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    Wednesday, November 13, 2013

    Typhoon Haiyan: Philippines Defends Aid Response

    Tacloban resident: "People of the world, come to my city. We need help"
    The Philippine government says it is facing its biggest ever logistical challenge after Typhoon Haiyan, which has affected up to 11 million people.
    Cabinet Secretary Rene Almendras said the government had been overwhelmed by the impact of Haiyan, one of the most powerful storms on record.
    The official death toll stands at more than 2,200, but local officials and aid workers say it could rise much higher.

    Mr Almendras said the government had responded to the disaster "quite well". Aid is slowly beginning to arrive in the worst-affected regions.
    The BBC's Jonathan Head in Tacloban, a devastated city of 220,000 on Leyte island, says Wednesday brought the first signs of an organised response.

    US military planes have been arriving at Tacloban's ruined airport, delivering World Food Programme supplies, which can be carried by helicopter to outlying regions, and a French-Belgian field hospital has been set up.
    Many people have left Tacloban, says our correspondent, but among those left behind there is a growing sense of panic and fear, not just of food running out but of law and order breaking down.

    On Tuesday, eight people died when a wall collapsed as thousands of desperate survivors mobbed a food warehouse.
    And on Wednesday there were reports of shots being fired in the street and of a teenaged boy being stabbed in the stomach.

    'Like never before'
    Mr Almendras told the BBC he believed the administration was "doing quite well" in handling the crisis, especially as it came weeks after a major earthquake in the same region.
    Sara Pantuliano from the ODI says such an "immense" disaster would test the most seasoned governments in the developed world
    "This is the largest logistic operation in the history of the Philippines, we have never done anything like this before," he said.
    "The Filipino resiliency will be proven by this crisis. Maybe somebody from the outside cannot understand the true nature of this country and the realities that can be found on the ground."

    Police spokesman Reuben Sindac denied there was a breakdown in law and order in Tacloban, telling the BBC there was a lot of rumour and misinformation spreading among people who were "in a state of shock".

    He said security forces were now in control of key installations, preventing looting and ensuring the safety of aid deliveries.
    Workers search for bodies on the beach in Tacloban, Philippines (13 Nov 2013).

    Typhoon Haiyan - one of the most powerful storms ever recorded on land - hit the coastal Philippine provinces of Leyte and Samar on Friday.
    It swept through six central Philippine islands before going on to kill several people in Vietnam and southern China.
    Disaster management officials in the Philippines have put the confirmed death toll there at 2,275, with another 3,665 injured as of Wednesday. More than 80 people are listed as missing.

    However, a congressman in Leyte told the BBC he believed the government was giving conservative estimates of the death toll "so as not to cause undue alarm".

    "Just viewing the disaster's scope - its magnitude and the areas affected - we believe that the 10,000 figure is more probable," said Martin Romualdez. "As we start cleaning up we are finding more bodies."

    The damage to Tacloban was "so massive in scale and so extensive in our areas that we literally would have to rebuild from scratch", he said, calling for greater co-ordination of aid to combat the rising "sense of hopelessness and desperation".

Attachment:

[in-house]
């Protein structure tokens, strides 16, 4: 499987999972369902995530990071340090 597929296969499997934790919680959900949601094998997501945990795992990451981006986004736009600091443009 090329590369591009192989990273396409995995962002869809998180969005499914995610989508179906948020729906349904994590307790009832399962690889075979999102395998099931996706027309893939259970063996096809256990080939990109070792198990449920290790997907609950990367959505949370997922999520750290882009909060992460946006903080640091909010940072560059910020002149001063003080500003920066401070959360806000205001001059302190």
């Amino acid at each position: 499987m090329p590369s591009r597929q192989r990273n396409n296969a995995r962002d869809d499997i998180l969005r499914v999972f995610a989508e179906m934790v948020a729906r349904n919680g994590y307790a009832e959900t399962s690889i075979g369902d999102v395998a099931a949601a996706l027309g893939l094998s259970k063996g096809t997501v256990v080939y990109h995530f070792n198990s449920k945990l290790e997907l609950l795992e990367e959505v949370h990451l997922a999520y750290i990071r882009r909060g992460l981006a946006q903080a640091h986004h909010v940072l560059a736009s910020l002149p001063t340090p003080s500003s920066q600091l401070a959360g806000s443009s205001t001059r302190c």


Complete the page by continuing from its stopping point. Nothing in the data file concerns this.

The head of the Philippines Red Cross, Gwendolyn Pang, also said she expected the official death toll to rise.
    "Numbers are just coming in. Many of the areas we cannot access," she told Reuters.
    Christine Atillo-Villero, a doctor from Cebu, managed to board a flight on a military plane to Tacloban, to reach her family home in San Jose, on the outskirts of the city.

    "There were dead people lying around. In our backyard we have, I think, six corpses just lying there," she told Newsday on the BBC World Service.

    "People are walking around like zombies just looking for food and water.
    "My hometown will never be the same again. About 90% of the city is destroyed - nothing left."

    'No climate debate'
    The Philippines puts the number affected at just under 7 million, but the UN Office for the Co-ordination of Humanitarian Affairs (OCHA) says 11.3 million people are in need of vital goods and services, because of factors such as lack of food, healthcare and access to education and livelihoods.

    On Tuesday the UN launched an appeal for $301m (£190m) to help survivors. The UK's Disasters Emergency Committee (DEC) has also launched its own appeal., raising £13m ($20m) in its first 24 hours.
    US and British navy vessels have been sent to the Philippines and several nations have pledged millions of dollars in aid.

    Speaking to CNN on Tuesday, Philippine President Benigno Aquino warned that storms like Haiyan were becoming more frequent, and there should be "no debate" that climate change was happening.
    He said either the world was committed to action on climate change "or let us be prepared to meet disasters".
    Six days after the typhoon hit, bodies are still in the streets and many people have received no aid

    Most of the damage has been concentrated on the neighbouring island of Samar, above, and on Leyte

    Hundreds of hungry and exhausted people have gathered at Tacloban's airport in the hope of getting aid, or a flight out

    Gen Paul Kennedy, commander of US Marine Taskforce: Larger aircraft "will completely change the pace of our build-up of supplies"

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